“I’m leaving,” he announced to his parents. “I can’t deal with the sexism, racism, homophobia, and superstitions of the church. I need to find my own path, my own way, my own purpose. I may be back after my journey of self-discovery. Or I may be gone forever. I love you both and I thank you for everything you’ve given me and done for me. I genuinely wish you well. I hope you will also wish me well as I seek to find myself and my calling.”
Written for these daily prompts: Jibber Jabber (review; return), Word of the Day Challenge (unbreakable; racism), The Daily Spur (midnight; suitcase), Fandango’s One-Word Challenge (dogma; perfunctory), Your Daily Word Prompt (intrepid; scurry), and Ragtag Daily Prompt (sandcastle; unready).
Every Monday Paula Light gives us an opportunity to whine about something via her Monday Peeve prompt, saying that sometimes we need to vent a bit. And today I have something to vent about.
I like to think of myself as a witty person, someone who possesses a keen sense of humor. But I saw something recently that really pissed me off. The person who said it — or actually wrote it, since he posted it on an app called Nextdoor — must consider himself to be a real witty fellow, since he apparently thought what he posted was a hoot. Well, in my opinion, he isn’t a wit, he’s a nitwit.
So what did this guy write that pissed me off?
Oh har har hardy, har, har!
Now let me first say that I am not a militant atheist. I simply don’t believe that gods exists. I don’t believe that humans were created by God in God’s image. I do believe that humans created God to be a human-like being with superhuman powers. That said, everyone is entitled to their own beliefs, and my philosophy on that subject is “whatever floats your boat.”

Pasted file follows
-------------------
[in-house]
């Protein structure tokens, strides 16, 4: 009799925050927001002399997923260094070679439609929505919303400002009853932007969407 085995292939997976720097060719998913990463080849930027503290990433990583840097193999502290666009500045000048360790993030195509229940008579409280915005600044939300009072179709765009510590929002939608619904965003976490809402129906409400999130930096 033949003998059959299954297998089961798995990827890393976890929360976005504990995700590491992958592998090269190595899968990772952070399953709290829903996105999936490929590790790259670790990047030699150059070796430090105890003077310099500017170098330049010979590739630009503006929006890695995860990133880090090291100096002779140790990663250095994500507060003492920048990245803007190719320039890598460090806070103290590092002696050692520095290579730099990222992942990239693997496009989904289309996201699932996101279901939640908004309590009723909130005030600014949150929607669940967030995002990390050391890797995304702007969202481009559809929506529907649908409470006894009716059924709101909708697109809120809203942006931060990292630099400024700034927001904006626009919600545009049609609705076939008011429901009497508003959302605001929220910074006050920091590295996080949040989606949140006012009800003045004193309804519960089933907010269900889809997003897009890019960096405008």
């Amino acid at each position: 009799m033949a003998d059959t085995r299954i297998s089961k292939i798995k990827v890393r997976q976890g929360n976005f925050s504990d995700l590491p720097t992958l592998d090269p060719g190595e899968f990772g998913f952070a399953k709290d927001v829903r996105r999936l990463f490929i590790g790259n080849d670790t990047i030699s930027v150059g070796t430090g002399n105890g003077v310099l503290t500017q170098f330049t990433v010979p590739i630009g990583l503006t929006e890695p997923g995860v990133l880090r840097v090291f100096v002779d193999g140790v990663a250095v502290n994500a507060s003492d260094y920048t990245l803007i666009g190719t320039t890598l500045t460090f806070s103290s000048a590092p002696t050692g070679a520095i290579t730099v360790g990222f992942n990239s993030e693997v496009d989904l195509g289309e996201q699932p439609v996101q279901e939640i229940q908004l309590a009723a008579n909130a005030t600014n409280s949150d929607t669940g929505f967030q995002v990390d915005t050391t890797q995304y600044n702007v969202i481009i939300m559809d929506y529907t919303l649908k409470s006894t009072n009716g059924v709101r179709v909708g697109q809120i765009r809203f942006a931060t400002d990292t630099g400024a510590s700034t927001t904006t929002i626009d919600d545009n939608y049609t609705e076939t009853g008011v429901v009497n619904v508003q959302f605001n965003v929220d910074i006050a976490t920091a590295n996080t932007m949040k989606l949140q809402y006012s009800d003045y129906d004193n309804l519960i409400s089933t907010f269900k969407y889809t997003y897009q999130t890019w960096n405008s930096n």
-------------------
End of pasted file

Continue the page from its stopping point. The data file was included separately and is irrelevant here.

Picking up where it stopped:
But, at the risk of appearing to not have a sense of humor, what this guy posted really pissed me off. What is it about atheists that people thinks it’s fair game to denigrate them? Why is it okay, on a public forum, to tell a derogatory joke about atheists but it’s not okay to tell demeaning jokes about Christians or Jews or Muslims or any other religious beliefs?
Some “believers” believe that atheists have no real sense of humor. They claim that atheists are experts at laughing at others but they do not seem capable of laughing at themselves.
Well, when you live in a country that is mostly Christian, where many Christians believe it’s their calling to persuade as many non-Christians as possible that we are wrong and need to be redeemed, one does become offended by being told often enough that if you don’t believe in God, you have no moral compass, that you can’t distinguish between good and evil or right and wrong, and that you’re condemned to eternal damnation unless you’re “saved” by embracing Jesus, you do tend to lose your sense of humor about derogatory atheist jokes.
Okay, that’s it. My rant is done, my vent complete, and my whine is over. And I know what you’re thinking. When my life, as well, is over, I should prepare myself to spend an eternity in hell, right?